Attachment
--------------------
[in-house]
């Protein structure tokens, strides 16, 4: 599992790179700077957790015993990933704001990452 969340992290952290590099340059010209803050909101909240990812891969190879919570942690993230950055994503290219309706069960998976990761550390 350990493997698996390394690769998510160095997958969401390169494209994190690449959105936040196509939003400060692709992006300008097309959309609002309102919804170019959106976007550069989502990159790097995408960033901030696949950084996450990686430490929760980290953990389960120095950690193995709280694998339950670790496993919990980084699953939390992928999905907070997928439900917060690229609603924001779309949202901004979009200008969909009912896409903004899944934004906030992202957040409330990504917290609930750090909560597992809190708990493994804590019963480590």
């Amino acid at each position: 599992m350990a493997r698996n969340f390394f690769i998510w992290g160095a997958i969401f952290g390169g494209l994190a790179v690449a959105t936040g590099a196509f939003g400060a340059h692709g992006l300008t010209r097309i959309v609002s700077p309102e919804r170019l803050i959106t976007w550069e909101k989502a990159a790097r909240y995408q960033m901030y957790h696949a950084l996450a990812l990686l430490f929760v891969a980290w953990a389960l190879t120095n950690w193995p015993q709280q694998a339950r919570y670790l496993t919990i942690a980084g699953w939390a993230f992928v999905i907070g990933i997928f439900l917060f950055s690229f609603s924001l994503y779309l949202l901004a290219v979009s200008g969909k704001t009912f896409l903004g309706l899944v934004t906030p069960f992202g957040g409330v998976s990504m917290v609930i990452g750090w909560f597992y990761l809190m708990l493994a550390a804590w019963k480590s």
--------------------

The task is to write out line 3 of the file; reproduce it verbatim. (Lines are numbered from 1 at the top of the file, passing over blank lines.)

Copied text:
């Amino acid at each position: 599992m350990a493997r698996n969340f390394f690769i998510w992290g160095a997958i969401f952290g390169g494209l994190a790179v690449a959105t936040g590099a196509f939003g400060a340059h692709g992006l300008t010209r097309i959309v609002s700077p309102e919804r170019l803050i959106t976007w550069e909101k989502a990159a790097r909240y995408q960033m901030y957790h696949a950084l996450a990812l990686l430490f929760v891969a980290w953990a389960l190879t120095n950690w193995p015993q709280q694998a339950r919570y670790l496993t919990i942690a980084g699953w939390a993230f992928v999905i907070g990933i997928f439900l917060f950055s690229f609603s924001l994503y779309l949202l901004a290219v979009s200008g969909k704001t009912f896409l903004g309706l899944v934004t906030p069960f992202g957040g409330v998976s990504m917290v609930i990452g750090w909560f597992y990761l809190m708990l493994a550390a804590w019963k480590s």